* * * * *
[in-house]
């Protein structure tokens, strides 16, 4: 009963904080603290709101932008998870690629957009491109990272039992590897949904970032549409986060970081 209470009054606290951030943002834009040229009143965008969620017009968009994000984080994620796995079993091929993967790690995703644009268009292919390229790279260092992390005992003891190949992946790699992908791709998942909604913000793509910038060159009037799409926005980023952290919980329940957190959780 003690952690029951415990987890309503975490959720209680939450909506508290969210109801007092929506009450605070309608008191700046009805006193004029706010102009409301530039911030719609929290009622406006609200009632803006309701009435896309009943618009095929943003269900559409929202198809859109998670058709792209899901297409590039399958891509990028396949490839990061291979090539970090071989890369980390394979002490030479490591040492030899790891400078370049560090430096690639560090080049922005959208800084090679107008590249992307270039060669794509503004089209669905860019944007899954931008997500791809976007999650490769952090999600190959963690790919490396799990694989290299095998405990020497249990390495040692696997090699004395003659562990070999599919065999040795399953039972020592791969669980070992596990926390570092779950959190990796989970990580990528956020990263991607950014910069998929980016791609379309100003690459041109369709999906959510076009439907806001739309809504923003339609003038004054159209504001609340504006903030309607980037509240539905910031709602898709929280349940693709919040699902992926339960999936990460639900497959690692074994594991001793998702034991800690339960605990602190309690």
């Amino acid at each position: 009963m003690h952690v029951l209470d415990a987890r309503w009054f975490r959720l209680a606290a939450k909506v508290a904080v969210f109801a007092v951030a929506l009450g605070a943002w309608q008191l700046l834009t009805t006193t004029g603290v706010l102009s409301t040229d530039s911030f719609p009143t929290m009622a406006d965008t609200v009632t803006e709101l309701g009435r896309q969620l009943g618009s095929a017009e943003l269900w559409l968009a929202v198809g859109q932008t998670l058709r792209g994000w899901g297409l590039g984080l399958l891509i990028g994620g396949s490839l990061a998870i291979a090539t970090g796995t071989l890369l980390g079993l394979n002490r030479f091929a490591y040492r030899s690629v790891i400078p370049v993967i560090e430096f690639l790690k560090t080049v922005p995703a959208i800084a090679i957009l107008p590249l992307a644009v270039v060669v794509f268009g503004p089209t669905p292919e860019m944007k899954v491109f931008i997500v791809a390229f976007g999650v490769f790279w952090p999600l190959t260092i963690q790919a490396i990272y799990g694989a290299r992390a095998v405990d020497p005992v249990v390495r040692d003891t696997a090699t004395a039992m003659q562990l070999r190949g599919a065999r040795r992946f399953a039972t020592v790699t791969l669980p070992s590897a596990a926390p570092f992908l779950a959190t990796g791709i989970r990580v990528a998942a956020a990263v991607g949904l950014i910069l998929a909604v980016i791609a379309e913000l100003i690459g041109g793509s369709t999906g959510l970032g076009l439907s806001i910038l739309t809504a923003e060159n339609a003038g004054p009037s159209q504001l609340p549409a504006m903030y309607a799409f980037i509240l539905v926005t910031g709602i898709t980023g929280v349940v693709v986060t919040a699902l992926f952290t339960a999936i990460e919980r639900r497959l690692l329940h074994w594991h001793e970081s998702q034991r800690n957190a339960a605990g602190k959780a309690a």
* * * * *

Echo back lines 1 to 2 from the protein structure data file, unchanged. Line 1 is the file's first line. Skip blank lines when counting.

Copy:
[in-house]
């Protein structure tokens, strides 16, 4: 009963904080603290709101932008998870690629957009491109990272039992590897949904970032549409986060970081 209470009054606290951030943002834009040229009143965008969620017009968009994000984080994620796995079993091929993967790690995703644009268009292919390229790279260092992390005992003891190949992946790699992908791709998942909604913000793509910038060159009037799409926005980023952290919980329940957190959780 003690952690029951415990987890309503975490959720209680939450909506508290969210109801007092929506009450605070309608008191700046009805006193004029706010102009409301530039911030719609929290009622406006609200009632803006309701009435896309009943618009095929943003269900559409929202198809859109998670058709792209899901297409590039399958891509990028396949490839990061291979090539970090071989890369980390394979002490030479490591040492030899790891400078370049560090430096690639560090080049922005959208800084090679107008590249992307270039060669794509503004089209669905860019944007899954931008997500791809976007999650490769952090999600190959963690790919490396799990694989290299095998405990020497249990390495040692696997090699004395003659562990070999599919065999040795399953039972020592791969669980070992596990926390570092779950959190990796989970990580990528956020990263991607950014910069998929980016791609379309100003690459041109369709999906959510076009439907806001739309809504923003339609003038004054159209504001609340504006903030309607980037509240539905910031709602898709929280349940693709919040699902992926339960999936990460639900497959690692074994594991001793998702034991800690339960605990602190309690």